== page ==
As part of my role, it’s important for me to stay on top of the latest technology trends in the media and broadcasting industry. That’s why I spent the 25-26 June at the IBC Technology Booster in London.
This interactive, two-day conference focused on the cloud and its implications and how connected content is changing the role of broadcast and media. With great keynotes from the likes of the BBC, Virgin Media, Channel 4 and of course, Dr. Mike Short, Vice President, Telefónica Europe.
You can see more about what they had to say here.
Here are three key conversations from the event:
The new first screen
Today, tablets and smartphones are becoming the ‘second screen’. But their popularity is growing so fast that it’s now not a question of if, but when tablets and smartphones will overtake the TV to become the first screen.
This is a real game changer for media organisations and broadcasters. And it’s being driven by connectivity:
With 4G – which is coming to O2 on 29 August 2013 – streaming on the go will be much simpler.
I feel the challenge isn’t about creating great content for connected devices – it’s what the media industry does best. Instead it’s about making sure that they’ve got the capacity to get it out there. That’s why the cloud’s vital…
Stepping into the cloud
At the event, there was still some scepticism about the cloud. But despite this, almost everyone has already embraced it, or is making steps to do so.
It’s an interesting dichotomy, but I think it’s great that the cloud’s no longer a foreign concept, because there are lots of benefits.
Think back to before the cloud. When the big TV event of the summer was coming up (like The Ashes), broadcasters and media organisations had to invest heavily to ensure their network infrastructure was ready for the inevitable viewership and user spikes. Now, with pay-as-you-use models made possible by the cloud, scaling up and down is simpler and more cost effective.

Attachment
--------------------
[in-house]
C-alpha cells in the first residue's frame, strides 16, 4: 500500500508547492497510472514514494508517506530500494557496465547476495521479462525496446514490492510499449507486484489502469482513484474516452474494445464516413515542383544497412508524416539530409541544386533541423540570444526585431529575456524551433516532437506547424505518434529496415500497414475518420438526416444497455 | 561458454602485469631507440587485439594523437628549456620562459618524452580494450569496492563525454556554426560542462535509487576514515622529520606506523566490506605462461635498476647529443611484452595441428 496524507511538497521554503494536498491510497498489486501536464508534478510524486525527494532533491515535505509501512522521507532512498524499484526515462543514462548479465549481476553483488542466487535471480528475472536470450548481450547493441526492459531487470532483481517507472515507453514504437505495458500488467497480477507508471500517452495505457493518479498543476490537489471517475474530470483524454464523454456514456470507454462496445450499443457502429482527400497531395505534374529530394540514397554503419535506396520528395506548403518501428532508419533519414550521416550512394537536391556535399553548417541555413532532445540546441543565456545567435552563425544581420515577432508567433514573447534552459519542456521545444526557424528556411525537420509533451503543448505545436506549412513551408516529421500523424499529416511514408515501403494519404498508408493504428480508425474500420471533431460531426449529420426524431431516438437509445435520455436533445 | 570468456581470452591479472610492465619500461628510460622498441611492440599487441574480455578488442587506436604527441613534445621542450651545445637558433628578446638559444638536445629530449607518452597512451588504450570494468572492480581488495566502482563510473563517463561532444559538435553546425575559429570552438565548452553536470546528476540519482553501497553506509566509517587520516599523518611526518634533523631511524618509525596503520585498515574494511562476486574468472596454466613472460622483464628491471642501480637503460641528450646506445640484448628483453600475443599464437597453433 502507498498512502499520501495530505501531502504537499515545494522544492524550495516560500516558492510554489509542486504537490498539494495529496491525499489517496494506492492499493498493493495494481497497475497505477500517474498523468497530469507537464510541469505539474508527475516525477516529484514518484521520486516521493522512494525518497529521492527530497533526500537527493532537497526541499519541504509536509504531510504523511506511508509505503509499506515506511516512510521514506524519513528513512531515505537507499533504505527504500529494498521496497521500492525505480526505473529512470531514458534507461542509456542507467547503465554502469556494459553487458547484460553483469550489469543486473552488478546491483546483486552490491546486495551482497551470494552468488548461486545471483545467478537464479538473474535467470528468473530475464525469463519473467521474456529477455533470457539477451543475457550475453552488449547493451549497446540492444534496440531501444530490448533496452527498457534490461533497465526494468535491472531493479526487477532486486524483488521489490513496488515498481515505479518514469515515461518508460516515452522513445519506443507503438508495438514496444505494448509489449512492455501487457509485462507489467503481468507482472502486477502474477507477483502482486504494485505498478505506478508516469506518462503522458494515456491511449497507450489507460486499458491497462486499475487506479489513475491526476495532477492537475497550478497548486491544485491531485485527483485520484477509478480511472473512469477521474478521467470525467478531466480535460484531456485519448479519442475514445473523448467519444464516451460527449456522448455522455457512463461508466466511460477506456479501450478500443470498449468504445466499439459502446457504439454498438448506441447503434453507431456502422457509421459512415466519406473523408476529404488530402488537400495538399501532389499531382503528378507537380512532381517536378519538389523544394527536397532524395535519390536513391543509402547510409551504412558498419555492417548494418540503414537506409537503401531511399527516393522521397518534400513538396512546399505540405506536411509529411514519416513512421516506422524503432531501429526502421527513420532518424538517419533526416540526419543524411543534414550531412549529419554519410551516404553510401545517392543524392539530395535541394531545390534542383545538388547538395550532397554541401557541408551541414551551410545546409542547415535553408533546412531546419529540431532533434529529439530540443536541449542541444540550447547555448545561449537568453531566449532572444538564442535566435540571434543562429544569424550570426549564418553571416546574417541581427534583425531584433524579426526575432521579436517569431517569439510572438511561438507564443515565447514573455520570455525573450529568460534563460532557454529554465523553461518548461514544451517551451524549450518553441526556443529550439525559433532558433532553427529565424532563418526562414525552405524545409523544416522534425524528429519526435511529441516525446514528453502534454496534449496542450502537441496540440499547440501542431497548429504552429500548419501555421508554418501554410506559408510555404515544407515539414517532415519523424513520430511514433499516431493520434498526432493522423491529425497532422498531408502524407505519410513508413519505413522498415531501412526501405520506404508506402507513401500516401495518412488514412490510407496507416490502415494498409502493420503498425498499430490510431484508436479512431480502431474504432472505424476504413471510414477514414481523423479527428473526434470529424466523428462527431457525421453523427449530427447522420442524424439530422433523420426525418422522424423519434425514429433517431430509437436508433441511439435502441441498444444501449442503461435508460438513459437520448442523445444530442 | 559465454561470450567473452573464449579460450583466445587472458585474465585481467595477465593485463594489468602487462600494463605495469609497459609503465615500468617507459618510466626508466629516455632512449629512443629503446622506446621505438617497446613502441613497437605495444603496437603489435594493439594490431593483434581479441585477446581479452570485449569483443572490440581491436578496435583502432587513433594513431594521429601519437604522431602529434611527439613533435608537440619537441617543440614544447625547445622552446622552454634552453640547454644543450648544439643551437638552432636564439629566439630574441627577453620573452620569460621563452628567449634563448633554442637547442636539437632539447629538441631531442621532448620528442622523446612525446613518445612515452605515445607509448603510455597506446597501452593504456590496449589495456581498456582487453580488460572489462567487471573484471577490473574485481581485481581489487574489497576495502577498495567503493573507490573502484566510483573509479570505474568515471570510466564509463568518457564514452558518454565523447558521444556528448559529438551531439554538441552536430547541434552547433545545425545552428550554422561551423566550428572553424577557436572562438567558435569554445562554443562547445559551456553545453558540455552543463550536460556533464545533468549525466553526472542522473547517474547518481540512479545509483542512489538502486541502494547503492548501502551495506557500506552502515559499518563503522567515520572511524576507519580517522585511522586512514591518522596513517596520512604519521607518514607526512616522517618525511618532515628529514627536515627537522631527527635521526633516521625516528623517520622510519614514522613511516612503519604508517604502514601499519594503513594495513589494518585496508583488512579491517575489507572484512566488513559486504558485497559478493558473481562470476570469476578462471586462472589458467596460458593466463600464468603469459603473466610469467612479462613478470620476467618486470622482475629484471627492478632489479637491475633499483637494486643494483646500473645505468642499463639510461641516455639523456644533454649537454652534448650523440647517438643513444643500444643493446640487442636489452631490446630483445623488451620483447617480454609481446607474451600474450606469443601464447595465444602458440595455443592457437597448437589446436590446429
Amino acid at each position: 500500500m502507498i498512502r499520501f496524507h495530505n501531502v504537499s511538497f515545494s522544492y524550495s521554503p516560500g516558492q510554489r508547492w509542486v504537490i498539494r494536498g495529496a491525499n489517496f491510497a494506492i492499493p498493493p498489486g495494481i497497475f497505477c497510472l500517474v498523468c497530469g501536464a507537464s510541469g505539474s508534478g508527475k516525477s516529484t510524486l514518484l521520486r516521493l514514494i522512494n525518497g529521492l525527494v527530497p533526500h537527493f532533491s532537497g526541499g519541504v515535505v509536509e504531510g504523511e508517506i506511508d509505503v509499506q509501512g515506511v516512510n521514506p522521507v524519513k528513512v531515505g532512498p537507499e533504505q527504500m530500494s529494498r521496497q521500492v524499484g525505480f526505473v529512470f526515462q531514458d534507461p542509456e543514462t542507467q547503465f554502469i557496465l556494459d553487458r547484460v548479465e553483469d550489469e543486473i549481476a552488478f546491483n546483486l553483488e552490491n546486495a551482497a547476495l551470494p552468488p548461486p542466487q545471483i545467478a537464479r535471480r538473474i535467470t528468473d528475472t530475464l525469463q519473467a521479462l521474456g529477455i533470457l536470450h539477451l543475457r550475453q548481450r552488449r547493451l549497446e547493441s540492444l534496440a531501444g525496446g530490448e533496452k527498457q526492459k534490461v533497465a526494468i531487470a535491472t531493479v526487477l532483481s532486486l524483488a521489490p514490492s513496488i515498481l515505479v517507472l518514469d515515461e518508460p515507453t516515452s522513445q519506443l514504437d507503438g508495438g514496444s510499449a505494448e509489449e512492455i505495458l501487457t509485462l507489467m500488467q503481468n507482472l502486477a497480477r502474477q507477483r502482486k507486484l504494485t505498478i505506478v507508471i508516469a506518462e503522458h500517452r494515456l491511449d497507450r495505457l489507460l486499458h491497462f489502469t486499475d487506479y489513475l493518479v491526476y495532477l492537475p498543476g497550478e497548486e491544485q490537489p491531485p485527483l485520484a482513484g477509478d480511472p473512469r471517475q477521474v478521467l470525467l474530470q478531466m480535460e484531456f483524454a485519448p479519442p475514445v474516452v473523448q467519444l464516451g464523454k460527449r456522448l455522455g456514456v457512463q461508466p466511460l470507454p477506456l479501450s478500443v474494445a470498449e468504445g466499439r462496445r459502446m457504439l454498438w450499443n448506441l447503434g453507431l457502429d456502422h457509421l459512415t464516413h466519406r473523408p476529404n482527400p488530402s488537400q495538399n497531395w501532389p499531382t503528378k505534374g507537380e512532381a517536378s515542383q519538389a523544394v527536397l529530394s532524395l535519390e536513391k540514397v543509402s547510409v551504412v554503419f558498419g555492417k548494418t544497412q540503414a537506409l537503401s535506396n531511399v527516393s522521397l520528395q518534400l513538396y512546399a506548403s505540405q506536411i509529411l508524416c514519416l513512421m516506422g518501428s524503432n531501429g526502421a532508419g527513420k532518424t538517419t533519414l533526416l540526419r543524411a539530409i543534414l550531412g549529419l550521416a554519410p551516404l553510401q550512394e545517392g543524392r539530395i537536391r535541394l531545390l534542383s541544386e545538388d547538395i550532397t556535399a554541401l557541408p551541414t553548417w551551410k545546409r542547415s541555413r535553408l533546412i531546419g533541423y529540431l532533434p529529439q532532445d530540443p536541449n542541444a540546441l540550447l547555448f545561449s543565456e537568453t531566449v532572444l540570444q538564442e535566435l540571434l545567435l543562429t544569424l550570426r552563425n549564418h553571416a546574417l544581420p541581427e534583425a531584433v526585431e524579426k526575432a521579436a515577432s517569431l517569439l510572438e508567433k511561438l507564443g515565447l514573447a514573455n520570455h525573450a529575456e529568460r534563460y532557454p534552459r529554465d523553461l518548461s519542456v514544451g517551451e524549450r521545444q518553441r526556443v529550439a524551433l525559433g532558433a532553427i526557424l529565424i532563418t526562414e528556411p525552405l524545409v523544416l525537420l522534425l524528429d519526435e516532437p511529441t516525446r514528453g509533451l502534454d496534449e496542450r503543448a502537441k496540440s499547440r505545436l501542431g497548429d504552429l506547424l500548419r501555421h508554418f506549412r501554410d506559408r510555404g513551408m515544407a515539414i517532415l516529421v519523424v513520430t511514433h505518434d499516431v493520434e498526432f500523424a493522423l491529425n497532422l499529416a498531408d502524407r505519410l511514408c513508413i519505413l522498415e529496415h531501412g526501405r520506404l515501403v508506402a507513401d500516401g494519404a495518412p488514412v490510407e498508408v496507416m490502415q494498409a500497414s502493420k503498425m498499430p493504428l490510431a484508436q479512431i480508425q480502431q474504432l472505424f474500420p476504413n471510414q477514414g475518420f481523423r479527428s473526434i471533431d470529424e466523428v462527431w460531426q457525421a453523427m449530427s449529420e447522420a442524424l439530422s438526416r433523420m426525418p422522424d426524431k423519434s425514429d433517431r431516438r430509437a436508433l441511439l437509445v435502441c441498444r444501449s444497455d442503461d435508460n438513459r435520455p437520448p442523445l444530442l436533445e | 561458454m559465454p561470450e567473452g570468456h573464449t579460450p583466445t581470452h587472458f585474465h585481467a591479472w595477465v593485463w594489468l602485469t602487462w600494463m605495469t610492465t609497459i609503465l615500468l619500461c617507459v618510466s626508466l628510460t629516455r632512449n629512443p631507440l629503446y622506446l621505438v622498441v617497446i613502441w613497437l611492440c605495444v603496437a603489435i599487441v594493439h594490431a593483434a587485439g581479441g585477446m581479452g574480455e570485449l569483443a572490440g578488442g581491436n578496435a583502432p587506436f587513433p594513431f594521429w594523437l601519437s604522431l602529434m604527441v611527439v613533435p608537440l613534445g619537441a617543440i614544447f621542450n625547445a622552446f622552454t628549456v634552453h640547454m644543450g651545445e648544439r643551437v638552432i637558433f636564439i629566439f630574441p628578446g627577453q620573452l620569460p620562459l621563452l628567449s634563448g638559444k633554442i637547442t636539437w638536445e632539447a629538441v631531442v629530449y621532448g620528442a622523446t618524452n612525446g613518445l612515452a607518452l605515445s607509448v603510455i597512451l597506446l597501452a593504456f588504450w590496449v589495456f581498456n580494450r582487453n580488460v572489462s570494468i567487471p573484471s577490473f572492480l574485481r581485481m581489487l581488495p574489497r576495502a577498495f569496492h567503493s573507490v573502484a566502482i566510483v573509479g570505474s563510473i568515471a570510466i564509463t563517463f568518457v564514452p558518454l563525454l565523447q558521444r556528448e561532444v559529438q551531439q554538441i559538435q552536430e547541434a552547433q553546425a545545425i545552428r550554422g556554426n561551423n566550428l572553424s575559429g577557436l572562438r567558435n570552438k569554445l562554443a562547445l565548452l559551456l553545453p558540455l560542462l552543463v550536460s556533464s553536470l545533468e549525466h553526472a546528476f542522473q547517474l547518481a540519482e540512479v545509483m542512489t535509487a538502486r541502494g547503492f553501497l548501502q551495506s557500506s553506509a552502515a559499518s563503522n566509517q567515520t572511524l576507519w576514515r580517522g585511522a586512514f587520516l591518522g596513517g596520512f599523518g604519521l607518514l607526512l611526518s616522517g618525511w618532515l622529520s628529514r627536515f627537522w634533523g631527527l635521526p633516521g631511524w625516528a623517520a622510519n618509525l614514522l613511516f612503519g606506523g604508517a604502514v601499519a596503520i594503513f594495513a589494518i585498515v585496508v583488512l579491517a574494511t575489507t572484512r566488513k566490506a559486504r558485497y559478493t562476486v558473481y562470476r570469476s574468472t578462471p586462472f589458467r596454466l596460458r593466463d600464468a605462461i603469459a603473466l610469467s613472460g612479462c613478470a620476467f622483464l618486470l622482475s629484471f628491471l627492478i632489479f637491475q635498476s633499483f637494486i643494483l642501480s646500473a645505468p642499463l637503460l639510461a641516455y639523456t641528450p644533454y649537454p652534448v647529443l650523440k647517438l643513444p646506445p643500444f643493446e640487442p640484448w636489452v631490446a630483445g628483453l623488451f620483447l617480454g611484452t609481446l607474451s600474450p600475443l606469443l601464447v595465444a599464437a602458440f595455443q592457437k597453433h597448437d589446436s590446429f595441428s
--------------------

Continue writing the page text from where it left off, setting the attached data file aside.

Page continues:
The capacity for innovation
Most people have confidence in connectivity. And cloud is now being widely adopted. However, despite huge step-changes in technology, there is still one big challenge across the industry – innovation.
Unlike the cloud, innovation isn’t led by technology, it’s led by people. Specifically, Generation Y – which makes it hard to quantify. Take Facebook and Twitter; both are built on technology, but it was thinking differently that created them, and it was Generation Y who embraced them first.
The answer for the industry is simple: look at how the youth are interacting digitally, learn from their behaviour and be prepared to embrace change. That’s where the innovative edge everyone’s seeking lies. And don’t forget that Generation Y can provide media and broadcasting organisations with a ‘crystal ball’ to unearth future trends.
It’s about changing the traditional way of doing things, embracing new digital technology and thinking bottom-up, not top-down.
Continue the discussion
These are just a few snippets of the great conversations from the event. If you’d like to find out more, or discuss any of the points with me, please feel free to get in touch at email@example.com.